My mother often describes her childhood as “growing up in a restaurant.” The Midway Cafe  divided the East from the West on the main street of Coleraine, Minnesota. It was sandwiched between narrow family businesses that had apartments at the top of very steep staircases. The shoe store had three aisles of shoe boxes stacked from floor to ceiling and sidewalk to storage room.  The “Red Owl” grocery had a swinging screen door and pixie sticks. Across the street from the Midway was the high school, a behemoth brick building with a tall window for each classroom. 

My grandmother owned the Midway Cafe and its upper level apartment where my mom’s family lived. My mom would go down the stairs early in the morning to help bake cinnamon and caramel rolls while my grandmother lined the long counter with metal lunch boxes. The miners would stop on their way to work, pick up the lunch she had prepared, and drop off the lunchbox after a long day in the pits of iron ore. 

My view of the restaurant relies on the eyes of a very young little girl. To me, the counter lined with round dark red mahogany seats atop metal posts was very tall and stretched a mile along the narrow space. Across from the counter, the wall was lined with a single row of back to back booths upholstered in the same thick mahogany. I’d get scolded for peeking over the seat at the old retired mining pals who were meeting at the Midway for their daily visit and a cup of coffee. 

Just inside the door was a jukebox that brought hours of entertainment to me and my sisters long after the Midway and its jukebox were just small town nostalgia in black and white photos. My mom told us how the jukebox man would update the latest bebop and rock n roll hits and sell the replaced records to her for a hard earned dime. She kept a 1950’s cosmetic case filled to the edges with the little black 45rpm discs. My sister and I would play DJ, lining up singles by Elvis Presley and Roger Miller rounded out with one hit wonders like “Lemon Tree”, “Big John”, and “Running Bear.”

I loved sitting at one of the booths in the Midway Cafe with my legs dangling as I ate a grilled cheese sandwich paired with one of my favorite treats, chocolate milk. I remember my mom cautioning me not to drink my chocolate milk too fast or I wouldn’t have any left when my sandwich arrived. In those days, all of the beverageware was the same size; menus were short and simple with no choices of small, medium, or large… and certainly no free refills.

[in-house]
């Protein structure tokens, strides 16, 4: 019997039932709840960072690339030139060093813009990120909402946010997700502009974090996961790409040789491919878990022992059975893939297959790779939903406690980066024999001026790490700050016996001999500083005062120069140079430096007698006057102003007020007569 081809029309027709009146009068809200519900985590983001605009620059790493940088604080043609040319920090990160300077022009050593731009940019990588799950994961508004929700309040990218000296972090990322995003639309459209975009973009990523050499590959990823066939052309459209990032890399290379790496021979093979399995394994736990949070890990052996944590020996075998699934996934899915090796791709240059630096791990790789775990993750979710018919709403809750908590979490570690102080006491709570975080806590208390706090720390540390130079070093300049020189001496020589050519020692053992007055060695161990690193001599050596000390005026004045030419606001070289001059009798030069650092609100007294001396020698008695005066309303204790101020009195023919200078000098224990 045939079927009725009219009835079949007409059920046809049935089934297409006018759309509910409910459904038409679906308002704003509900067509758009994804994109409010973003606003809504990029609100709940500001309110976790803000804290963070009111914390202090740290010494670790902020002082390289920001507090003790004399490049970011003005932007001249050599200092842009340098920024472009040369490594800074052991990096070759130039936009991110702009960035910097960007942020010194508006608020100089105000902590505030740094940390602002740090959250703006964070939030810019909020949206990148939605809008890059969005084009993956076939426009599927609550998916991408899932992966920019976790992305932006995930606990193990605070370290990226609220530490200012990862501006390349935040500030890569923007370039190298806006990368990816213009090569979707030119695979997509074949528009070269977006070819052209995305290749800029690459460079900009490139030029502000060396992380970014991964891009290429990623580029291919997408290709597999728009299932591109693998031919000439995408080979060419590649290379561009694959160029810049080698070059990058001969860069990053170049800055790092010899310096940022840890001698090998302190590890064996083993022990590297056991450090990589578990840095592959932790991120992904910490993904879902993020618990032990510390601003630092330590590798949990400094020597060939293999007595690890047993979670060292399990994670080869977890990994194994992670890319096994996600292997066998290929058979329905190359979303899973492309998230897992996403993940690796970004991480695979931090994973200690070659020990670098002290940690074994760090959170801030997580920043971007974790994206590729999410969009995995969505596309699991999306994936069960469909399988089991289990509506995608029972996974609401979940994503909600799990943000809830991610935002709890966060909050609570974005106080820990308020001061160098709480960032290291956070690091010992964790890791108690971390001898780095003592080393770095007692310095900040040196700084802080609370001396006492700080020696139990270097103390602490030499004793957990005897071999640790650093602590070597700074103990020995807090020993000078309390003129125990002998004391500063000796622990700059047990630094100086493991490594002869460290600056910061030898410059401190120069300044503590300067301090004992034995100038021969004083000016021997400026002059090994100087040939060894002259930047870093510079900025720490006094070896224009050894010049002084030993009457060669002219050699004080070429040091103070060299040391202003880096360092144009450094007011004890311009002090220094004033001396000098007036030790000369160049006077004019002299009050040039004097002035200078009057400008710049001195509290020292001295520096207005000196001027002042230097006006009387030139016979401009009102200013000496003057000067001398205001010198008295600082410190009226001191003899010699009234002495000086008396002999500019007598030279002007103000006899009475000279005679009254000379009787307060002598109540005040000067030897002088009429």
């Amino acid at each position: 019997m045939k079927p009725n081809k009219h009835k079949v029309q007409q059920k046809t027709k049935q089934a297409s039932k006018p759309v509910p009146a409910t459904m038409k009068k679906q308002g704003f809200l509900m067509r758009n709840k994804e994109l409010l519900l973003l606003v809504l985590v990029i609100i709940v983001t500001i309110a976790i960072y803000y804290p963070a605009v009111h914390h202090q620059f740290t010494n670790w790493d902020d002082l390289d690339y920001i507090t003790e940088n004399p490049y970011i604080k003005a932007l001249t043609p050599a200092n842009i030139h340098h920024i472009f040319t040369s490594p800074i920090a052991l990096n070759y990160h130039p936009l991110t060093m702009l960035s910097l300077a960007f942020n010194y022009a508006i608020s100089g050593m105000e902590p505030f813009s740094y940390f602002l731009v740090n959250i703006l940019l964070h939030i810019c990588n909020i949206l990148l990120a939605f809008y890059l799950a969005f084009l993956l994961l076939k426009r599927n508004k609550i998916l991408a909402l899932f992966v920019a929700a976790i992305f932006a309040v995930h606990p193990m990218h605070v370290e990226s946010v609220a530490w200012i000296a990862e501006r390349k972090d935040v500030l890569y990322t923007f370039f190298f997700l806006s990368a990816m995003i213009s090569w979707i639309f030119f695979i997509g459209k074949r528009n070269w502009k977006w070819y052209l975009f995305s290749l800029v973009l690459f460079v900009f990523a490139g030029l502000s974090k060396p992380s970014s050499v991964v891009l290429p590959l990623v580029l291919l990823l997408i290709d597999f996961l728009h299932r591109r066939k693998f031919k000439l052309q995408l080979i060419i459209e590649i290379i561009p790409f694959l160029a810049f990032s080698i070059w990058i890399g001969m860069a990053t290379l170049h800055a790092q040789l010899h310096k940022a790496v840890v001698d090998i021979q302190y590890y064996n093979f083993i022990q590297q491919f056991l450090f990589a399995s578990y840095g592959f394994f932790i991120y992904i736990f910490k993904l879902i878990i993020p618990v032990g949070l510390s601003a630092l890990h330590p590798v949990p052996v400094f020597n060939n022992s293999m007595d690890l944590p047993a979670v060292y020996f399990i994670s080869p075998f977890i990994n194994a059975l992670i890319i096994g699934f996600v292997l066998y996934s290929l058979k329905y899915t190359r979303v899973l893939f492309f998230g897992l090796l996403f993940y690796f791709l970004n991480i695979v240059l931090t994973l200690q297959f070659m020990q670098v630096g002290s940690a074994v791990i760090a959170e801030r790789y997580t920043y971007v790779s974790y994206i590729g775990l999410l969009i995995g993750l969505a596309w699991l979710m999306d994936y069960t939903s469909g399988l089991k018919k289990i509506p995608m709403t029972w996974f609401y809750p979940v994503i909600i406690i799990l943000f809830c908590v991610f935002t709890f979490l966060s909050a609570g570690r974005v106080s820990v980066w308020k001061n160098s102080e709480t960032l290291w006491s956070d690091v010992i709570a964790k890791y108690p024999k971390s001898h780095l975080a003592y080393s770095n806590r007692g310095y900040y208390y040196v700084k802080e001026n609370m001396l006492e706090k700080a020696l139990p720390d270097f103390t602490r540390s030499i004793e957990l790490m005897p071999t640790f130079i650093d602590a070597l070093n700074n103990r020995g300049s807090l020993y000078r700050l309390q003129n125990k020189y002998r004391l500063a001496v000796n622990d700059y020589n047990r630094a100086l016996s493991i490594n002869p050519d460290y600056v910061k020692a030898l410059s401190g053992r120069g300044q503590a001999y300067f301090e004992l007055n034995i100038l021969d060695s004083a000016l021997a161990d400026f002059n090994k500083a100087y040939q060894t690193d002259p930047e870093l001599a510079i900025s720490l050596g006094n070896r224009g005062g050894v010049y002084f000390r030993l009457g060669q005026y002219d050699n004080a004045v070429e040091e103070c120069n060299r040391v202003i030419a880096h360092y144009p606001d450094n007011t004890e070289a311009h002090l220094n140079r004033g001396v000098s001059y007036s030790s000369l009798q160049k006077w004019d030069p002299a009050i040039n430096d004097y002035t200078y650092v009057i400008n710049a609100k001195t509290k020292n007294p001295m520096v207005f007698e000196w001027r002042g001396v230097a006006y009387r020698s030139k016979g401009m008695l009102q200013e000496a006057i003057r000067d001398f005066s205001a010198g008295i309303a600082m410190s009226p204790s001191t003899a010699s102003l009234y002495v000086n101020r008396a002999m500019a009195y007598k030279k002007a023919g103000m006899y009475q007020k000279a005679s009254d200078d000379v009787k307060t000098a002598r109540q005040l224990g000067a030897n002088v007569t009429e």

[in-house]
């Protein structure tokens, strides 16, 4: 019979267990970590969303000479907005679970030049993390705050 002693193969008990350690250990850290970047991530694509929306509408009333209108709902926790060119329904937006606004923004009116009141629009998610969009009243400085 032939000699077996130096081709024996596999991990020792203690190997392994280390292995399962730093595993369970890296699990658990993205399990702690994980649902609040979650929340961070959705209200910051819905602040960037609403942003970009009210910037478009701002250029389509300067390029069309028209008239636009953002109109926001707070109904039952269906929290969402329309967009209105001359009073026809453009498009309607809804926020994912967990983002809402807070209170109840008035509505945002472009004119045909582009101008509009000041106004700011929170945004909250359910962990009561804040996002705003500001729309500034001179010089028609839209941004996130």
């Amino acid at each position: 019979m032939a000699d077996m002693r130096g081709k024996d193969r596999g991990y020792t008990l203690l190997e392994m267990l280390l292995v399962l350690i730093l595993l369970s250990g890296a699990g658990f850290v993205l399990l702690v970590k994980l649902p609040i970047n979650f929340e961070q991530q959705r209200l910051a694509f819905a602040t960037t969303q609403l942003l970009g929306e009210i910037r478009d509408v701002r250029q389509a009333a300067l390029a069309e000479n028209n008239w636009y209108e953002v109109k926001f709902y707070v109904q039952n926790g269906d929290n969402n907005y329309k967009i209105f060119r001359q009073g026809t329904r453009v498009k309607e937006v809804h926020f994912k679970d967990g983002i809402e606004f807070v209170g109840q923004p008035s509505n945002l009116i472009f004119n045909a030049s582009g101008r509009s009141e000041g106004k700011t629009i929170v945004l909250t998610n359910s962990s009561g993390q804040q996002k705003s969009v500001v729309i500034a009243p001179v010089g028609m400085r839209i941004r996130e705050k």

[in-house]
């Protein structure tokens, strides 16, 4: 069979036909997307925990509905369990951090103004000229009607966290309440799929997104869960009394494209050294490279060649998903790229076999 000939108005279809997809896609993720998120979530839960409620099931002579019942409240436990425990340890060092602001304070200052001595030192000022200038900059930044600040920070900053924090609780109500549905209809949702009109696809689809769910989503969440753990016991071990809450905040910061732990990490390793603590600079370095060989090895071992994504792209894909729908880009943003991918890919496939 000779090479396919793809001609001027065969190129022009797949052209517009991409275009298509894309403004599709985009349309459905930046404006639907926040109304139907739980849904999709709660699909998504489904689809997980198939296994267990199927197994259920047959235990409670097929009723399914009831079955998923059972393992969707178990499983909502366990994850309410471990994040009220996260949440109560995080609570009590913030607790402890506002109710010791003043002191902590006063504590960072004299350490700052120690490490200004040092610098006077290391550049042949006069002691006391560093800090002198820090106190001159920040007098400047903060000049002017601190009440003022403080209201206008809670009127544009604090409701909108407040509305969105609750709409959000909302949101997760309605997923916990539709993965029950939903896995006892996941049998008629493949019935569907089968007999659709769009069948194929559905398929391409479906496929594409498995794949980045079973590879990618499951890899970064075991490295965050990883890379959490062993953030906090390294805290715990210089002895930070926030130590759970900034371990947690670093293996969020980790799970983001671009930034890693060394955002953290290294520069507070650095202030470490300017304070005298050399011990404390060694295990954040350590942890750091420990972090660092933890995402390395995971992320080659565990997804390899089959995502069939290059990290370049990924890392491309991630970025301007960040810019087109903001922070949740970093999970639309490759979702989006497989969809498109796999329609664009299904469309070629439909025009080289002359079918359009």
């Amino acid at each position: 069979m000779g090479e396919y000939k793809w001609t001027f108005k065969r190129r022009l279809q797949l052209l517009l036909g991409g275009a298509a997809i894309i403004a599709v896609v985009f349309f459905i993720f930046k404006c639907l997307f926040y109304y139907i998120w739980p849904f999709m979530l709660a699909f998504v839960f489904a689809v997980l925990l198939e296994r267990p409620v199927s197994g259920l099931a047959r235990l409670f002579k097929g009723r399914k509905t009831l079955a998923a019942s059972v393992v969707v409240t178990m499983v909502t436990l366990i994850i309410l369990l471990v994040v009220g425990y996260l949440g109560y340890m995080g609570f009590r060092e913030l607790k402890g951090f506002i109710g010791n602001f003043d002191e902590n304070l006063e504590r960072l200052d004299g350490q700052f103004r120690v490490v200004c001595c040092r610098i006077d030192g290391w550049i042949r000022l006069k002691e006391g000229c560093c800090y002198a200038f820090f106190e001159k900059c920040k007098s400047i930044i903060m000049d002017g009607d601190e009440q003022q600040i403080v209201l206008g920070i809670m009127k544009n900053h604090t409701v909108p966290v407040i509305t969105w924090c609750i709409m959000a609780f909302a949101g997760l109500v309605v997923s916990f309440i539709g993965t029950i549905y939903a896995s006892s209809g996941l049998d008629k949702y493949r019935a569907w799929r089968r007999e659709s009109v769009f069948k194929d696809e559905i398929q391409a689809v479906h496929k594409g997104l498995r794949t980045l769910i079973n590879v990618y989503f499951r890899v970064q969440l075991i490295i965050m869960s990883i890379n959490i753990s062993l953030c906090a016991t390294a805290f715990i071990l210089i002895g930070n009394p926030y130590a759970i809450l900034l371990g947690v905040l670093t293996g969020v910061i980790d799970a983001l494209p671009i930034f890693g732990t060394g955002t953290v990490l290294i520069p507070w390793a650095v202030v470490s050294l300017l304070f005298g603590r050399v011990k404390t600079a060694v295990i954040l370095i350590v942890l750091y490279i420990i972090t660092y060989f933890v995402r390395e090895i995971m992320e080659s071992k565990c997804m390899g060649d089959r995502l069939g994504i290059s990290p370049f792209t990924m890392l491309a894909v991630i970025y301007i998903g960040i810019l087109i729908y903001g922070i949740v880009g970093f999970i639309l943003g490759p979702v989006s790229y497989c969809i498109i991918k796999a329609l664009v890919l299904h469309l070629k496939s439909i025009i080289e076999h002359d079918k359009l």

For the life of me I can’t remember which restaurant was the first to offer the marketing phenomenon of free refills. Franchise butts were profoundly puckered as they waited for the lunatic with the limitless product to go belly up in a puddle of soda. It didn’t happen… One by one, restaurants were chosen not by the fare they offered, but by their offer of free refills. My dad would turn on his heel and march right out of a restaurant if they served Diet Coke by the glass like some shot of whiskey in an old Western.

Before long, we began to see soda fountains on the CUSTOMER side of the counter! What the what??? A beverage buffet? Mothers of America! Why, for the sake of our sugared up sons and daughters, didn’t we protest this? My kids would throw back a couple of gallons of  Dr Pepper before I got my burger unwrapped. I learned to have the foresight of a long night with my caffeinated children, and therefore began refilling my cup every time they did. Oh, you thought you could make them just stop? Nooohooo. Sooner or later, the free refill would fill your bladder. I believe that is the reason there are multiple stalls in restaurant bathrooms. Free refills. While cross legged moms danced in the bathroom line, those little varmint children would jump up and fill back up. 

This morning I caved to fountain drink foul play… I got a medium with my breakfast biscuit. I drank it up, refilled it, got in the car, and poured the contents into my Yeti. Free refill for the road and it lasted all day. I know it probably cost the restaurant around two and a half cents for the contents, but I still felt greedy. Somewhere along the way, I’ve lost the value of pacing myself through a glass of chocolate milk at the Midway Cafe. 

I’m thankful for free refills. It’s convenient and refreshing. I wouldn’t mind one more grilled cheese with chocolate milk at my grandmother’s Cafe. Taking my time, sipping my drink… that would be refreshing, too.

I’m thankful there is refreshment for my spirit. Whether it be a quiet moment of reflection or a chaotic moment of desperation, one thing remains… I have the gift of eternal life through Jesus. If my spirit thirsts, it’s because I’ve emptied it. I have every resource available to remain refreshed… God’s word, prayer, testimony. I would like to give you the gift refreshment: a fountain with free refills. You simply have to fill your cup.

“I will lift up the cup of salvation and call on the name of the Lord” Psalm 116:13

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